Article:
The Treaty of Peace between the United States of America and the Kingdom of Spain, also known as the Treaty of Paris of 1898, put an end to the Spanish-American War.
Background: The Spanish-American War
The Spanish-American War started in the 1880s when Cuban rebels, led by José Martí, tried to win independence from Spain following the example of other Latin American countries. At the same time, the Philippines also began to fight the Spanish colonial rule. As the revolution in Cuba was happening very close to the coast of Florida, rebels quickly received overwhelming support from the Americans. This support was also explained by the fact that the U.S. had economic interests overseas and was seeking to develop the sugar industry in Cuba. Consequently, the tension between Spain and the U.S. grew considerably.
The outbreak of the war was the explosion of the American battleship Maine in Havana harbour on February 15, 1898. On April 20, the U.S. Congress passed a joint resolution in which it acknowledged Cuban independence and demanded Spain’s withdrawal from the island. It also authorized the American President, William McKinley, to use military force to aid Cuba. However, Spain ignored the resolution and the U.S. implemented a naval blockade of Cuba. As a result, Spain declared war on the United States on April 24, and the U.S. Congress voted in favour of going to war against Spain the following day. In order to justify its participation in the war, the U.S. proclaimed that it was its fate and duty to take charge of these overseas nations.
The first battle of the war was fought in Manila Bay on May 1, 1898, and led to the defeat of the Spanish army while trying to defend the Philippines. During the following weeks, the American troops invaded Cuba and destroyed the Spanish Caribbean armada. On July 26, the Spanish government was forced to discuss terms of peace with the U.S. Soon afterwards, a cease-fire was declared with the aim of negotiating a treaty.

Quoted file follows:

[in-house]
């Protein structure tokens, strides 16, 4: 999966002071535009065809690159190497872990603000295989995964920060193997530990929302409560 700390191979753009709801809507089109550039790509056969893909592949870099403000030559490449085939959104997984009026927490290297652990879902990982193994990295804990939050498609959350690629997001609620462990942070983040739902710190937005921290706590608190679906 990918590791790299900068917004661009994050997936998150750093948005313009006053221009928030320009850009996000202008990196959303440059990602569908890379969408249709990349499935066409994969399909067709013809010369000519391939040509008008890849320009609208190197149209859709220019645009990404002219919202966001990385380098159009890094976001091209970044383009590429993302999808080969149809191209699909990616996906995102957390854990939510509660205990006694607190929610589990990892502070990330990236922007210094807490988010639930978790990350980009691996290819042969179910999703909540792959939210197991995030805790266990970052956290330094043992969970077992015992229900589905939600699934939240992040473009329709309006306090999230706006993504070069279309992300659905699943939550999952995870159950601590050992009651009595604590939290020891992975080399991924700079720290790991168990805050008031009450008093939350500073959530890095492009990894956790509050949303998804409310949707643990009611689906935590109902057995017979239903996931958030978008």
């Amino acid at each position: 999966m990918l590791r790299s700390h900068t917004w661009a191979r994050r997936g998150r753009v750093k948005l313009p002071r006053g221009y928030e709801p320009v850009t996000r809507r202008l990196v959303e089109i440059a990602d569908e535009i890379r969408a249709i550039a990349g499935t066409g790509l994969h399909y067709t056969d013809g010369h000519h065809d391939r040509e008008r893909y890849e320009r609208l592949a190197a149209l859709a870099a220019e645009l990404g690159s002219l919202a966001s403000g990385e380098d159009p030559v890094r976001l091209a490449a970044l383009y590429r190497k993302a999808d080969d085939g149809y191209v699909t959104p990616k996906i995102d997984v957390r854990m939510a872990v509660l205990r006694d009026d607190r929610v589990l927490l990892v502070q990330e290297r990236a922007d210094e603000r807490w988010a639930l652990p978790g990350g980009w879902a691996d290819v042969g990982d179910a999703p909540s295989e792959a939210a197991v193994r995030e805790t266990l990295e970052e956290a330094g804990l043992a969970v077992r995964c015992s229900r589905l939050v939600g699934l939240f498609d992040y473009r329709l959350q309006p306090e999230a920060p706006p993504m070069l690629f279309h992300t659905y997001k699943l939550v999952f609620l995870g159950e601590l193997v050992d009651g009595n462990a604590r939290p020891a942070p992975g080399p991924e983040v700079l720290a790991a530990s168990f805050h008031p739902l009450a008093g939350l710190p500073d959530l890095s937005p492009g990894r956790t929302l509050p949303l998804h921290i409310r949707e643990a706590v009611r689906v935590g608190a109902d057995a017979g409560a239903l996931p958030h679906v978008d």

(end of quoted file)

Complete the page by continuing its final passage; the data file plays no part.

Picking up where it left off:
The Treaty of Paris
The negotiations for peace began on October 1, 1898, in Paris. The American representatives demanded that Spain acknowledged Cuba’s independence and granted the U.S. possession of the Philippines. Moreover, it also requested Spain to pay Cuba’s national debt, which ascended to $400 million. Spain agreed to grant Cuba independence and sold the Philippines to the U.S. for $20 million. In order to pay Cuba’s debt, it also transferred possession of Puerto Rico and the island of Guam to the U.S. Still, the Spanish representatives demanded that Spain be allowed to keep control of the capital of the Philippines, Manila, but the U.S. refused. Finally, both Spanish and American representatives signed the treaty on December 10, 1898. However, the document had to be ratified by the two nation’s governments.
Even though the treaty was signed by Spain soon afterwards, ratification became the object of heated debate in the U.S. Senate, since some senators considered the annexation of the Philippines as unconstitutional and a perpetuation of American imperialism. Still, after weeks of debate, the treaty was ratified on February 6, 1899.
Consequences of the Treaty
Even though the Spanish-American War did not last long, the Treaty of Paris did have a big impact on both Spain and the United States. In this sense, it marked the end of the Spanish Empire and forced it to abandon its imperialistic aspirations. However, it also caused the Spanish government to focus on internal needs. As a result, the country saw rapid advances in agriculture, industry and transportation throughout the following decades. Moreover, the political and social crisis caused by Spain’s defeat led to intellectuals seeking cultural and aesthetic renewal. This movement, known as the Generation of 98, is known for its heavy criticism of the Spanish literary and educational establishments and its dislike for the Restoration Movement that was taking place in the Spanish government. With regard to the United States, its victory in the Spanish-American War turned it into a world power, since the attainment of Guam, Puerto Rico and the Philippines expanded its economic power from the Caribbean to the Pacific.
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